Who Is Bruce Hawk?
By Dan Grunloh, Editor, Light Plane World
Bruce Hawk might not have been readily recognized at EAA AirVenture Oshkosh 2010 because of his hat. For nearly two decades he has been selling wind socks at the major air shows while wearing his trademark weather-beaten cowboy or Panama straw hat. He said he was shamed into replacing his old tattered hat, but the new one isn’t broken in yet. Yes, Bruce manufactures and sells a full line of wind socks, but what do you really know about him?
Bruce and his wind socks have long been a fixture in the world of ultralights and light planes. But he doesn’t fly them, because he’s a purist. In other words, he’s a hang glider pilot. His roots go farther back than you would guess from his apparent age. In an interview at AirVenture 2010, I asked Bruce how he got into the wind sock business. He said he got into it by accident. In fact it was caused by an accident. He didn’t start out wanting to make wind socks; his love was hang gliding, and he ran a hang gliding school.
He started hang gliding in 1974 when hang gliders were simple Rogallo wings with no battens whatsoever. He witnessed the rapid evolution of the designs and admits there were lots of fatalities in those early years. Bruce talked about a time when Tom Peghiny, now of Flight Design USA (but then a teenager), showed up at a flying site with a wing called the Merlin that created a sensation because of its wider nose angle and three ash battens per side. A year or so later Tom brought a wing called the Kestrel. Bruce called it the Skyhook because when he got a flight in it, he caught a thermal (rare in those early days) and it just went on up. He said you couldn’t make it come down. He was so excited after that flight he couldn’t sleep for three days.
The wind sock business came about because he needed wind socks for the hang glider school he established in Sevierville, Tennessee, near the entrance to the Smoky Mountains. His school flew students from many different locations requiring a wind sock at the launch site and at the landing zone. He couldn’t buy suitable wind socks for his purpose and began building his own in 1988. By 1996 he had a full-time business making wind socks for his school and for others. He even built a small hang gliding training hill for the school that allowed flights in any direction. The school was very successful, and it continued up to and including the beginning of the use of aero-towing in hang gliding. Unfortunately a towing accident occurred on one of his sites while he wasn’t present that took the life of a friend and ended his career as owner of a hang gliding school.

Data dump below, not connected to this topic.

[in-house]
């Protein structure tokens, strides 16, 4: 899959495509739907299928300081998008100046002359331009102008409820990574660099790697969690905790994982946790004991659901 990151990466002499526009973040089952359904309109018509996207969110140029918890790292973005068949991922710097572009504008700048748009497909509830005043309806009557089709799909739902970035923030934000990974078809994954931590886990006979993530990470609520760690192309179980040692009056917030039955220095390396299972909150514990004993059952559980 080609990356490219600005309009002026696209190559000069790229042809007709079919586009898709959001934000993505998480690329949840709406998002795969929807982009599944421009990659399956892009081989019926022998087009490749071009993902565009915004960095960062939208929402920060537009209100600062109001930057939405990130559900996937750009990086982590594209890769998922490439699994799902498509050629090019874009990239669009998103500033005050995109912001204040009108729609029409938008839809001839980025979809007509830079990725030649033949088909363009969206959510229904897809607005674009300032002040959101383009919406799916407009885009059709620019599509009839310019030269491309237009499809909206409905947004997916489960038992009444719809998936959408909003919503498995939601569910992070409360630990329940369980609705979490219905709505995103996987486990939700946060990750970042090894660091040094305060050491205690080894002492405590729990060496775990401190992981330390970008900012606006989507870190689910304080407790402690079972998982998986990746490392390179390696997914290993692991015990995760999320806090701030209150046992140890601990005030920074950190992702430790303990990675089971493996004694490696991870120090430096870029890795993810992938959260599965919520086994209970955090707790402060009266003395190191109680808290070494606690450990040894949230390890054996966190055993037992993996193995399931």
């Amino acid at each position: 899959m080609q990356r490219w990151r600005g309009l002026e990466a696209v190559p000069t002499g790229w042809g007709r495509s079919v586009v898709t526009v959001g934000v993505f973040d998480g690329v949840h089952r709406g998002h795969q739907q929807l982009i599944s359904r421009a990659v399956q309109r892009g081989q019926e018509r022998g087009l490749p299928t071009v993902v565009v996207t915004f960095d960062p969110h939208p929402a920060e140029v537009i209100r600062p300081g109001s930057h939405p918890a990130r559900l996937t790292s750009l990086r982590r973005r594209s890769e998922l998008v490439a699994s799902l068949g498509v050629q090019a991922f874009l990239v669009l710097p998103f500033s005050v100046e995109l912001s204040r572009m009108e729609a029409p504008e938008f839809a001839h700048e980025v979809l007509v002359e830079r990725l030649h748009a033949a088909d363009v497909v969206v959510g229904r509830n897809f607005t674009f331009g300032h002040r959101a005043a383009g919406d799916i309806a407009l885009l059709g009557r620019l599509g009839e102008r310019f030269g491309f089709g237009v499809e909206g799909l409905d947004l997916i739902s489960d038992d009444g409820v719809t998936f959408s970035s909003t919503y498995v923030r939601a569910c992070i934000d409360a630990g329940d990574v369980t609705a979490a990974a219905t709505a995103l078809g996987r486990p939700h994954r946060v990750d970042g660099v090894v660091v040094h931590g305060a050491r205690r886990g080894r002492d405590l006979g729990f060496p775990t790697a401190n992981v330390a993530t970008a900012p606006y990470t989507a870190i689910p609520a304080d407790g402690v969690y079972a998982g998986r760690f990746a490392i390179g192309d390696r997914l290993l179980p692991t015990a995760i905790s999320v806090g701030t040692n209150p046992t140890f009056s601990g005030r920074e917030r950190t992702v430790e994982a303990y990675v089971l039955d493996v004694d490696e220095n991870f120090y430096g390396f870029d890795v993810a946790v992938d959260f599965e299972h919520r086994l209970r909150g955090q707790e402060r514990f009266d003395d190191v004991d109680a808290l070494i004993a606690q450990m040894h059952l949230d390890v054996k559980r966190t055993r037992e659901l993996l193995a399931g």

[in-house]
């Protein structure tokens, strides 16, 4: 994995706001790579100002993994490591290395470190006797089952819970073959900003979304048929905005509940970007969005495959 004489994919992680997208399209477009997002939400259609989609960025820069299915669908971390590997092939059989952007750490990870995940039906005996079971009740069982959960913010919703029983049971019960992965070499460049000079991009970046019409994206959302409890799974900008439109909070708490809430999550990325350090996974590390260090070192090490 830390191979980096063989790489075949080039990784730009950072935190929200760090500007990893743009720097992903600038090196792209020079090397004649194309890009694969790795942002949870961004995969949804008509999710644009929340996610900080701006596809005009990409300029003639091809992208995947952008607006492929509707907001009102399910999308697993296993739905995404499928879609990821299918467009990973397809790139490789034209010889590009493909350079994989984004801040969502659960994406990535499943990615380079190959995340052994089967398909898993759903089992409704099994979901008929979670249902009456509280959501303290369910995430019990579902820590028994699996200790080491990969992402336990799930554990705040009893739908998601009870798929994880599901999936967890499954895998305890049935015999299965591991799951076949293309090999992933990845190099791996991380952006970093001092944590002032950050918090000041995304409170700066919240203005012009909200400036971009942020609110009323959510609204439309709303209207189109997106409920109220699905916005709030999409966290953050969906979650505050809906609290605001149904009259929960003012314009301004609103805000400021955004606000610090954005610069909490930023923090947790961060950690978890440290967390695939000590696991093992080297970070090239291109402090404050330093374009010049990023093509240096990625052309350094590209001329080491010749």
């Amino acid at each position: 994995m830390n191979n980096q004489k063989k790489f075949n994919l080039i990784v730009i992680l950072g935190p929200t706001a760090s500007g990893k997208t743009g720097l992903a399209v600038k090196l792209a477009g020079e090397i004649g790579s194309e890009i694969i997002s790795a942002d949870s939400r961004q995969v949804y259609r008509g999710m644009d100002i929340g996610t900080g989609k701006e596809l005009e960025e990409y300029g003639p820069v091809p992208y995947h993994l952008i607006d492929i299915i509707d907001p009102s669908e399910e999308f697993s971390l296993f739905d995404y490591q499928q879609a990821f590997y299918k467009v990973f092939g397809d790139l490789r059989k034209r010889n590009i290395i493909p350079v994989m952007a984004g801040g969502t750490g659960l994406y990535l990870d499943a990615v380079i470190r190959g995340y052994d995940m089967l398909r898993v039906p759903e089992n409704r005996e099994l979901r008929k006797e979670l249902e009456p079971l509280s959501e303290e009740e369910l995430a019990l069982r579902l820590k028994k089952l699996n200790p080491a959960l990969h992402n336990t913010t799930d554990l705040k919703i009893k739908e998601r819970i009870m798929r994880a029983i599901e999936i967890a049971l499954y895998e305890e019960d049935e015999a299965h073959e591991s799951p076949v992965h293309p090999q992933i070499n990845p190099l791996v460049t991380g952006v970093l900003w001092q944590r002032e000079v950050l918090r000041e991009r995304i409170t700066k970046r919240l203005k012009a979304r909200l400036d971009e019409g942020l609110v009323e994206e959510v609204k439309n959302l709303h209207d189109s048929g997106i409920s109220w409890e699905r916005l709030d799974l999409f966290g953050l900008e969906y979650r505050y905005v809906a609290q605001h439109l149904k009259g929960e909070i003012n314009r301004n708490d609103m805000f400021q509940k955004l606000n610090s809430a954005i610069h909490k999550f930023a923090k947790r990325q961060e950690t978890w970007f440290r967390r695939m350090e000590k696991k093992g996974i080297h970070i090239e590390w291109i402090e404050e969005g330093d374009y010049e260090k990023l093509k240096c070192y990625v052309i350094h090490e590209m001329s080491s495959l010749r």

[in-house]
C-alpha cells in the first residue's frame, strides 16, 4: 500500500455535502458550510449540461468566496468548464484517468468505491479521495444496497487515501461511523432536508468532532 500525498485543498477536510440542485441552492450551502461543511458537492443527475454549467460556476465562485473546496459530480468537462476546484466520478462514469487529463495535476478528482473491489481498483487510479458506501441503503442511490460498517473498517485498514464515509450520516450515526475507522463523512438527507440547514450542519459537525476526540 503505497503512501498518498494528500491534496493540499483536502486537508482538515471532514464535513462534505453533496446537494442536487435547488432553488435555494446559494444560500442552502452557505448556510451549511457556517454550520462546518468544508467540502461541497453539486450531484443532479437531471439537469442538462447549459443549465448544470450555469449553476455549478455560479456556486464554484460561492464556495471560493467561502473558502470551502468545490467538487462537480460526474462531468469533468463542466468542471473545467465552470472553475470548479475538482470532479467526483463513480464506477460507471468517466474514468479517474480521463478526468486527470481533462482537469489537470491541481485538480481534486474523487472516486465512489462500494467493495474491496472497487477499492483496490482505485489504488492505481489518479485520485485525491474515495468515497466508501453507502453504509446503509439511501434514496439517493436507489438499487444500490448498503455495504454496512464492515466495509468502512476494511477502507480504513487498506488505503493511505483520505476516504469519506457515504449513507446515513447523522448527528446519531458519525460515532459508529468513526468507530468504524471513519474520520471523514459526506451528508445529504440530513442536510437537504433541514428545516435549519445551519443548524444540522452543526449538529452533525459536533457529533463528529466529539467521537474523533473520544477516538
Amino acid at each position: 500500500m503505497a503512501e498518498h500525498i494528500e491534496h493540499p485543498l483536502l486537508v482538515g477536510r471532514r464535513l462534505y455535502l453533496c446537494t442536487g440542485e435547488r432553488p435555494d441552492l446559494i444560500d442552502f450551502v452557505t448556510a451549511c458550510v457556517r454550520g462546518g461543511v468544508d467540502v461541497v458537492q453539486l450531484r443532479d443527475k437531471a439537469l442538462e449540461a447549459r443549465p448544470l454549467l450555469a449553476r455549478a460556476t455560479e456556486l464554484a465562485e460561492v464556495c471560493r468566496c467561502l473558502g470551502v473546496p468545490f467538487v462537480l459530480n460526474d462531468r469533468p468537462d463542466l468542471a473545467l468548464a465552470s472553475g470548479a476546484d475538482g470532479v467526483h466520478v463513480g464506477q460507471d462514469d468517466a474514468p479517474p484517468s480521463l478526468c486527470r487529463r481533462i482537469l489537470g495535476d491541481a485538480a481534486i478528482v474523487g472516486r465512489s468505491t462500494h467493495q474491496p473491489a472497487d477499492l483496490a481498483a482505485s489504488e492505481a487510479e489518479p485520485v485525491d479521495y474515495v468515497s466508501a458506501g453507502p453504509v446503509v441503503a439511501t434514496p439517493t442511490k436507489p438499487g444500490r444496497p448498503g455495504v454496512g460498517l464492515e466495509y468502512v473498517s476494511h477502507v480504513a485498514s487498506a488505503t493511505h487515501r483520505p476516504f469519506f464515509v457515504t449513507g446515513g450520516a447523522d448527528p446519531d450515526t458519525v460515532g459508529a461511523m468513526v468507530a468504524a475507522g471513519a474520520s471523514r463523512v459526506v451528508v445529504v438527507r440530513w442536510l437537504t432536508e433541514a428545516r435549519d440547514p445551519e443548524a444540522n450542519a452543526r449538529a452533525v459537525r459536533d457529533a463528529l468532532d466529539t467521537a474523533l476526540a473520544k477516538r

By that time, he had perfected his wind sock design so that part of his business could expand. The features of a successful portable hang gliding wind sock are just the thing for many other types of temporary use such as for helicopters, fire departments, disaster relief, agriculture, or sporting events. He brought in more employees and began marketing his unique wind sock designs more widely. Bruce also manufactures replacement wind socks for traditional welded cage style wind socks, but his lightweight rugged design is more responsive to light winds and to changes in wind directions.
Bruce and friends at his booth at AirVenture Oshkosh 2010
Instead of a heavy steel cage that must swivel to respond to changes in wind direction, he uses a lightweight poly hoop mounted on a simple upper support. His wind socks tend to be slightly longer and with a smaller exit opening making them more responsive to light winds. For the emergency wind sock market, he produces an all-inclusive portable wind sock kit that zips up into a storage bag and can be set up quickly wherever needed. The hardware has all been tested and proven by 20 years of making wind socks for hang gliders and ultralights. For the permanent home installation a simple fitting is available that adapts his portable wind sock to a galvanized iron pipe set in concrete, or attached to a building.
How the permanent installation works
When you see his Windsok booth at a major air show, stop in for a visit, say hello to Bruce, and check out his designs. For more information about the wide variety of custom wind sock colors and patterns and all the other wind toys, lawn sails, and poles available, go to www.Windsok.com or call 800-826-2719. Hopefully the next time you see Bruce he’ll have his new straw hat properly broken in. He said the correct procedure is to soak the hat in a horse trough to soften it up, shake off the excess water, and then wear it until it forms to the desired shape. Those of you without a horse trough will have to improvise. When asked, he admitted that he hadn’t flown in several years, but he still owns an Airwave glider and has obtained permission to clear a private mountain launch site. So he hopes to get back into the air.